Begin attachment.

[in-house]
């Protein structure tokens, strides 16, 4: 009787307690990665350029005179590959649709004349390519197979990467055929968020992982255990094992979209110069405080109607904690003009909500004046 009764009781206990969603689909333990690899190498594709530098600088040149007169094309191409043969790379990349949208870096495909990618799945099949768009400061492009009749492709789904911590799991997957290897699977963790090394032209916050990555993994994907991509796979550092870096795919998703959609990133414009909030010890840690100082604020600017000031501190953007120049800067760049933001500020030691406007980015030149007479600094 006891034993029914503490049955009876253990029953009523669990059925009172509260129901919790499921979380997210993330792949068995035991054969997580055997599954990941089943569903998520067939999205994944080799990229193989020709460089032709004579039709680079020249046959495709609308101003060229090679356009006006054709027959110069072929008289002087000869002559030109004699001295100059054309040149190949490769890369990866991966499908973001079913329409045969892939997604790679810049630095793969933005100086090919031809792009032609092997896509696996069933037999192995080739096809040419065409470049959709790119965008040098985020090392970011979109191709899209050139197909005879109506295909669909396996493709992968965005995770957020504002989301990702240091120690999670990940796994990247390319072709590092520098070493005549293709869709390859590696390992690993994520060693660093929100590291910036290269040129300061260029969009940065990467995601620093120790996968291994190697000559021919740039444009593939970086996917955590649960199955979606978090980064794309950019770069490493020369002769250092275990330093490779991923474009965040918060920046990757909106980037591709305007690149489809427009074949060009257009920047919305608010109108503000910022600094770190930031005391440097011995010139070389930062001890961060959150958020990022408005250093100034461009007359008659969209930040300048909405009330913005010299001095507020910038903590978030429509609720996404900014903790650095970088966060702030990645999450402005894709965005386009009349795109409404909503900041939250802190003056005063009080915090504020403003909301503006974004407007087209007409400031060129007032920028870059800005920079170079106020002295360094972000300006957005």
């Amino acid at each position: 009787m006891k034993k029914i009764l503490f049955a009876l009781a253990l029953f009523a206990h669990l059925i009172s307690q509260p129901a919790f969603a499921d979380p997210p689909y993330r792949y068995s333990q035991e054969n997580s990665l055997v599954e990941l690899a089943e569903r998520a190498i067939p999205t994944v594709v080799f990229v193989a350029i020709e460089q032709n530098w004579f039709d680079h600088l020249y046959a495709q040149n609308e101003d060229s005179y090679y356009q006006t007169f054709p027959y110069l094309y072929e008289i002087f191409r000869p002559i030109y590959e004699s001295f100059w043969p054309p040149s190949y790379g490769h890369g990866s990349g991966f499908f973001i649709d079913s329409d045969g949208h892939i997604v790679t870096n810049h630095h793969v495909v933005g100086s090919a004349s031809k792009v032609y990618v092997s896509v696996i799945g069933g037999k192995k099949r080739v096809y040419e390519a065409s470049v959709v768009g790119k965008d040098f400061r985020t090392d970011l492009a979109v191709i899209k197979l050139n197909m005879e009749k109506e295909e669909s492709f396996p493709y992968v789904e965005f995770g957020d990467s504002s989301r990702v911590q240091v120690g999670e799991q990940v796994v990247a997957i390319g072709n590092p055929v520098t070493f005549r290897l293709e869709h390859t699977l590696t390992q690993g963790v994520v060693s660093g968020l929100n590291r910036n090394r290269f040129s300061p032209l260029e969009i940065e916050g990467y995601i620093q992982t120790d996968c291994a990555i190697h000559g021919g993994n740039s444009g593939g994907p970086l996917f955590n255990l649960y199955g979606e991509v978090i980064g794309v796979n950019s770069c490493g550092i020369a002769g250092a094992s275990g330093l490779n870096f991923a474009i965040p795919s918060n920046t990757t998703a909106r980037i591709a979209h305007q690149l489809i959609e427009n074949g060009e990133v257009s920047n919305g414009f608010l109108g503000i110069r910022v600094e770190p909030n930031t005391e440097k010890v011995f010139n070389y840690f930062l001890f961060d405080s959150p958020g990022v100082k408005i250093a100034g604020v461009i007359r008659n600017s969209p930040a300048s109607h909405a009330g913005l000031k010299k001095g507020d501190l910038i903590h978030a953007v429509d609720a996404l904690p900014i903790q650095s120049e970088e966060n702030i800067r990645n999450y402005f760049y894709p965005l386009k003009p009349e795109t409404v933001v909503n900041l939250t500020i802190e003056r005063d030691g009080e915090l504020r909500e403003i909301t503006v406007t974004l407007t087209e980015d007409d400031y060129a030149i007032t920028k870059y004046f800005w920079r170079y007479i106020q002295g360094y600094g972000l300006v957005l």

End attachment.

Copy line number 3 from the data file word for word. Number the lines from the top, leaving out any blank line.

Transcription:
């Amino acid at each position: 009787m006891k034993k029914i009764l503490f049955a009876l009781a253990l029953f009523a206990h669990l059925i009172s307690q509260p129901a919790f969603a499921d979380p997210p689909y993330r792949y068995s333990q035991e054969n997580s990665l055997v599954e990941l690899a089943e569903r998520a190498i067939p999205t994944v594709v080799f990229v193989a350029i020709e460089q032709n530098w004579f039709d680079h600088l020249y046959a495709q040149n609308e101003d060229s005179y090679y356009q006006t007169f054709p027959y110069l094309y072929e008289i002087f191409r000869p002559i030109y590959e004699s001295f100059w043969p054309p040149s190949y790379g490769h890369g990866s990349g991966f499908f973001i649709d079913s329409d045969g949208h892939i997604v790679t870096n810049h630095h793969v495909v933005g100086s090919a004349s031809k792009v032609y990618v092997s896509v696996i799945g069933g037999k192995k099949r080739v096809y040419e390519a065409s470049v959709v768009g790119k965008d040098f400061r985020t090392d970011l492009a979109v191709i899209k197979l050139n197909m005879e009749k109506e295909e669909s492709f396996p493709y992968v789904e965005f995770g957020d990467s504002s989301r990702v911590q240091v120690g999670e799991q990940v796994v990247a997957i390319g072709n590092p055929v520098t070493f005549r290897l293709e869709h390859t699977l590696t390992q690993g963790v994520v060693s660093g968020l929100n590291r910036n090394r290269f040129s300061p032209l260029e969009i940065e916050g990467y995601i620093q992982t120790d996968c291994a990555i190697h000559g021919g993994n740039s444009g593939g994907p970086l996917f955590n255990l649960y199955g979606e991509v978090i980064g794309v796979n950019s770069c490493g550092i020369a002769g250092a094992s275990g330093l490779n870096f991923a474009i965040p795919s918060n920046t990757t998703a909106r980037i591709a979209h305007q690149l489809i959609e427009n074949g060009e990133v257009s920047n919305g414009f608010l109108g503000i110069r910022v600094e770190p909030n930031t005391e440097k010890v011995f010139n070389y840690f930062l001890f961060d405080s959150p958020g990022v100082k408005i250093a100034g604020v461009i007359r008659n600017s969209p930040a300048s109607h909405a009330g913005l000031k010299k001095g507020d501190l910038i903590h978030a953007v429509d609720a996404l904690p900014i903790q650095s120049e970088e966060n702030i800067r990645n999450y402005f760049y894709p965005l386009k003009p009349e795109t409404v933001v909503n900041l939250t500020i802190e003056r005063d030691g009080e915090l504020r909500e403003i909301t503006v406007t974004l407007t087209e980015d007409d400031y060129a030149i007032t920028k870059y004046f800005w920079r170079y007479i106020q002295g360094y600094g972000l300006v957005l």